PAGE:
While the lack of GAA action has had an impact on everybody involved in Gaelic games, former Cork star Ben O’Connor is affected on the double due.
The Newtownshandrum native, who captained Cork to win the 2004 All-Ireland and now coaches Midleton, is a full-time hurley-maker and so the cessation of activity means a lack of demand.
“Most fellas would make their living from the underage hurling, because of the amount of children playing,” he says.
“Last year, you got maybe seven or eight weeks of underage hurling, everything was cut back and every hurley-maker was in the same boat.
“As soon as things opened up, it was a case of trying to get as much done as you could in the few weeks, but it just made the year very short.
“If they keep going with the split between inter-county and club seasons, it’ll make the year shorter again. One time, clubs would be starting back in January and be going until September or October. Now, if they’re not playing championship until September, they mightn’t be starting back until April.
“But it is what it is and you just have to make as much out of it as you can, when the demand is there.
“Previously, you could be making them away but now there’s no point as you don’t know how many you’ll need. You’d end up having too many made and them just lying there, getting mouldy and dirty and you’d have to sand them a second time, adding more work.
“We’ll get this year out of the way and be ready to go again next year with a bit of normality.”
However, while O’Connor – who works with his brother John in producing hurleys – has plenty of experience in terms of manufacturing, he doesn’t ever offer unsolicited advice to the players he’s working with.
“Every fella has their own things in their head,” he says.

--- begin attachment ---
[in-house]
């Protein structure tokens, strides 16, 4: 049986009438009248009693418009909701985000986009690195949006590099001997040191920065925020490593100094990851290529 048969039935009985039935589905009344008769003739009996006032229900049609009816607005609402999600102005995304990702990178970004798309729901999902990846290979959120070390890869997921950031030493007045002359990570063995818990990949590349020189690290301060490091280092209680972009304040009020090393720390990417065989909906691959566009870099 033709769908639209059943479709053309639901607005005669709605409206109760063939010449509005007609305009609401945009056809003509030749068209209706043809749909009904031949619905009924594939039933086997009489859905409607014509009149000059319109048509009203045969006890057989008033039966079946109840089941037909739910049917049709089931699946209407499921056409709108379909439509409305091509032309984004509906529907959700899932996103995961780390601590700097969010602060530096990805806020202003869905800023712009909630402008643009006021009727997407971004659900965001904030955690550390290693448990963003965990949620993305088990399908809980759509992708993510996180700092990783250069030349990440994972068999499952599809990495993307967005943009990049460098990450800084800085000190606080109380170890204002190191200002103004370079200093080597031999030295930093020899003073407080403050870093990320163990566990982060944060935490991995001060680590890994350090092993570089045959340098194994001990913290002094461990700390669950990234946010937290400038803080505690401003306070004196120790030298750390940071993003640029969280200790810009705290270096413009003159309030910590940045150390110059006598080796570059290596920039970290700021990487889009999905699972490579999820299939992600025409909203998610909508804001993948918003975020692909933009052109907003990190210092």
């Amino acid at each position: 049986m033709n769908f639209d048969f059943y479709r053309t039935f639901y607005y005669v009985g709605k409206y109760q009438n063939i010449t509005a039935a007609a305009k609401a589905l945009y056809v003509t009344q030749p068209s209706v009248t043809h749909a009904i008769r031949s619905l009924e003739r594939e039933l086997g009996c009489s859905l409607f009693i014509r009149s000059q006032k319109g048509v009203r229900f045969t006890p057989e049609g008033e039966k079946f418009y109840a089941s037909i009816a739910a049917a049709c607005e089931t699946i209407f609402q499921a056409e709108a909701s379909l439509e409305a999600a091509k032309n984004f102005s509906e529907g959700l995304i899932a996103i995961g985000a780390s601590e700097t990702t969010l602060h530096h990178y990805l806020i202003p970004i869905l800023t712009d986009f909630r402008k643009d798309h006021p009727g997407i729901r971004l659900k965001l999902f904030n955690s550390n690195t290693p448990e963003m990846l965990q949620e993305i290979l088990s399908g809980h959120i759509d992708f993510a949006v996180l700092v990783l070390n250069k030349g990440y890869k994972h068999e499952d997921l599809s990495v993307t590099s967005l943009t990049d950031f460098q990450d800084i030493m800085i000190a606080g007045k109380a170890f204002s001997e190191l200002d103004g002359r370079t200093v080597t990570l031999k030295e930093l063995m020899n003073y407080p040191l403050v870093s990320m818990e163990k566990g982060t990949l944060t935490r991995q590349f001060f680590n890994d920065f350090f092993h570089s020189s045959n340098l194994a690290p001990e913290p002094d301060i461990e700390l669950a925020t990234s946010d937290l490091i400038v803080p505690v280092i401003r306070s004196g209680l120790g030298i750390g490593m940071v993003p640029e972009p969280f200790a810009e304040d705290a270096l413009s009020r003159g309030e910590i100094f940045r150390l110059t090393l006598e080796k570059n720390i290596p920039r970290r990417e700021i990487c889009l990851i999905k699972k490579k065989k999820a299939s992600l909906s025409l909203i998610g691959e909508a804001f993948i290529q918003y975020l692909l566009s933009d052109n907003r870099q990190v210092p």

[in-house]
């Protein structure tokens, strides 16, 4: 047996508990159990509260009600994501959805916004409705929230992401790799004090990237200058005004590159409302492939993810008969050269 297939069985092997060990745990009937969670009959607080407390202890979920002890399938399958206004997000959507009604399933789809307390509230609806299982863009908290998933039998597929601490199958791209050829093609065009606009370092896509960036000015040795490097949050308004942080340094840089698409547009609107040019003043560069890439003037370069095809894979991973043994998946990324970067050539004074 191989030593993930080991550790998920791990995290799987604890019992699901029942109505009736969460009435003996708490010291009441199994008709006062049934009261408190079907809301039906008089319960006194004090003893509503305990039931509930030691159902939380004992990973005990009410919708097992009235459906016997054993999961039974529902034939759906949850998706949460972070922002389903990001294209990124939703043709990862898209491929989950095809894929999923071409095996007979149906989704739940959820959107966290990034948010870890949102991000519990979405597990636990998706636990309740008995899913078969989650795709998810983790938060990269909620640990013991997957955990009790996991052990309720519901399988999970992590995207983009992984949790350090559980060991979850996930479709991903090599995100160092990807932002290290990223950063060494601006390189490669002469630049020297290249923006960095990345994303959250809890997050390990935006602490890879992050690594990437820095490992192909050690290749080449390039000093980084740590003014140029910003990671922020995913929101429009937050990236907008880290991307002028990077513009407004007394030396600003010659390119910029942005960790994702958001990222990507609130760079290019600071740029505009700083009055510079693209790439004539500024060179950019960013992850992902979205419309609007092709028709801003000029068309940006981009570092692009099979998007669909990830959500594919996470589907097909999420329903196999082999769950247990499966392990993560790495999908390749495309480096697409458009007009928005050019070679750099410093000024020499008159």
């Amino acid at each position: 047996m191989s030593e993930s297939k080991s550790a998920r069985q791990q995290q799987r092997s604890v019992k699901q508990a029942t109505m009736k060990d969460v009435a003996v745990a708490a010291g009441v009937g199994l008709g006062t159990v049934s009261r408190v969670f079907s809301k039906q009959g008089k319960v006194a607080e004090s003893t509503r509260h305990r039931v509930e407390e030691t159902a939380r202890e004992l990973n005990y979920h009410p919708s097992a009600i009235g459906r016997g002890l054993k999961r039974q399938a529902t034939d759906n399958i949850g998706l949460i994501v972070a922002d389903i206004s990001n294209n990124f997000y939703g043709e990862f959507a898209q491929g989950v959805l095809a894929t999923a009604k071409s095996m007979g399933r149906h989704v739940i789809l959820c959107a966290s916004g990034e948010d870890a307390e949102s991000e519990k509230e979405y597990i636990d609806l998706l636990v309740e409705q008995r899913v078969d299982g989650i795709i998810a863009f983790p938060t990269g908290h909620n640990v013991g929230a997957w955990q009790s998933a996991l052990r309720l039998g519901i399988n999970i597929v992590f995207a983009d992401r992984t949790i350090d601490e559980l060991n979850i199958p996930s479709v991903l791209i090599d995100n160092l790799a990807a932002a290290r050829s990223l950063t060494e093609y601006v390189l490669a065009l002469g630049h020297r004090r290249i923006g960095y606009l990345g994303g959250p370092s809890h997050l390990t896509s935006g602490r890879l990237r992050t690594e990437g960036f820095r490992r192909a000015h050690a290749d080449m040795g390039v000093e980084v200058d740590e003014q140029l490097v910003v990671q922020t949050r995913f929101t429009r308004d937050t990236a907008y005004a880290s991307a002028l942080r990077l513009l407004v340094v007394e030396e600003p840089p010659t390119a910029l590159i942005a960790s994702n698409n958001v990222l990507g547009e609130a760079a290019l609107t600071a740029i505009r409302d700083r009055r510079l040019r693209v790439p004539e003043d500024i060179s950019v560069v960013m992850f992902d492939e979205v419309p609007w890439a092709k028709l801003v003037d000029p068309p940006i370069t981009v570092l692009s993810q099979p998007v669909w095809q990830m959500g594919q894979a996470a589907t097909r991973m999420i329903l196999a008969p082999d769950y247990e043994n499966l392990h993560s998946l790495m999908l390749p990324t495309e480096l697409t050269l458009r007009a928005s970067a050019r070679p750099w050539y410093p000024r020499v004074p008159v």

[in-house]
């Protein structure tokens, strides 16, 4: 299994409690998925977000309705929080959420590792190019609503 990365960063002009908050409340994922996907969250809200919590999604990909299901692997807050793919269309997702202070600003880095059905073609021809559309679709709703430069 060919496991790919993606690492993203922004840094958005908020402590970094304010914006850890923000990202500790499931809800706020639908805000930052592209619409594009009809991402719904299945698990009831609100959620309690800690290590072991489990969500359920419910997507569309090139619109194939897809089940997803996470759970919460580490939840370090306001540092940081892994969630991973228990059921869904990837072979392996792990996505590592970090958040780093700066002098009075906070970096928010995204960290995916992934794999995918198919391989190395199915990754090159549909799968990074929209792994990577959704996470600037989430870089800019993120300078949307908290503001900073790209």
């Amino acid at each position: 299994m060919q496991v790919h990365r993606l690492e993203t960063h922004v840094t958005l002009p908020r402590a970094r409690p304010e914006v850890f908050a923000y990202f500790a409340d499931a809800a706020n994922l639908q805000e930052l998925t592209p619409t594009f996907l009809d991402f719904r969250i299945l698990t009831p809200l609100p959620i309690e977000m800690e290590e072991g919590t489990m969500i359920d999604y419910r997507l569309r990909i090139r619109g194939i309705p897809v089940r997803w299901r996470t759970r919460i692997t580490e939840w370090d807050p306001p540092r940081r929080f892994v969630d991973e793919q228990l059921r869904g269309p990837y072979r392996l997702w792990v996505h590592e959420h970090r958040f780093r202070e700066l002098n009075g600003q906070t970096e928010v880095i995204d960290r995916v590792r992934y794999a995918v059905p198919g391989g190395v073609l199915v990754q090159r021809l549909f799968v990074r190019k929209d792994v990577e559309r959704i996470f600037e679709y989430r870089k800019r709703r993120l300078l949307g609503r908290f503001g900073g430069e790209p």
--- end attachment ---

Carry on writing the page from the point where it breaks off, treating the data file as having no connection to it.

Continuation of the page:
“One fella will come in and look at a hurley and say, ‘That’s terrible,’ and another will say, ‘That’s lovely.’
“They all have a different thing that they’re looking for – some fellas will want a bit of spring, others will want no spring, some want them heavy and some want them light. There’s no such thing as a good or a bad hurley!
“It’s all about what suits a fella, what feels good inside in the hand. Whatever it looks like or whatever shape or anything – if you like it, you like it and that’s it.”
Last year was O’Connor’s first with Midleton, as they finished third in a group featuring Sarsfields and Douglas. He believes 2021 will bring an improvement, but right now he’s leaving the players to their own devices.
“I’m not one for technology and Zoom wouldn’t be my thing,” he says.
“The way I have it below in Midleton is the way everyone’s supposed to have it – we haven’t done a thing.
“We haven’t done a tap, I haven’t been in contact with them or anything, but I’m sure they’re all doing bits and pieces on their own. They’re all young fellas and they all want to be in good shape, so I’m sure they’re all doing their own bit.
“The way I see it is that last year was interrupted and it was hard for the boys to get to know me and for me to get to know the boys. We got as much in as we could.
“This year now at least, we have last year under our belts. They’ve a fair idea of what I expect of them and I’ve a fair idea of what’s down there as well.
“Once we get into training, we should get back into things a bit faster than last year.”
This year’s Premier SHC will also feature Charleville, with whom O’Connor was previously involved. After the restructuring of the championships went against them at the end of 2019, he was delighted to see the north Cork club reach the top tier again.
“It was scandalous what happened to them,” he says.
“There were teams that lost two championship matches and stayed up and they had won one and been beaten by a point after extra time in the other one and they went down.
“But I had no doubt that they were going to win again last year. Even the day of the final against Fr O’Neills, for a long time it looked like they weren’t going to win it but one thing turned it in their favour, Darragh got a lucky goal from 45 yards out and it put them on the big’s back after that and they were flying it.”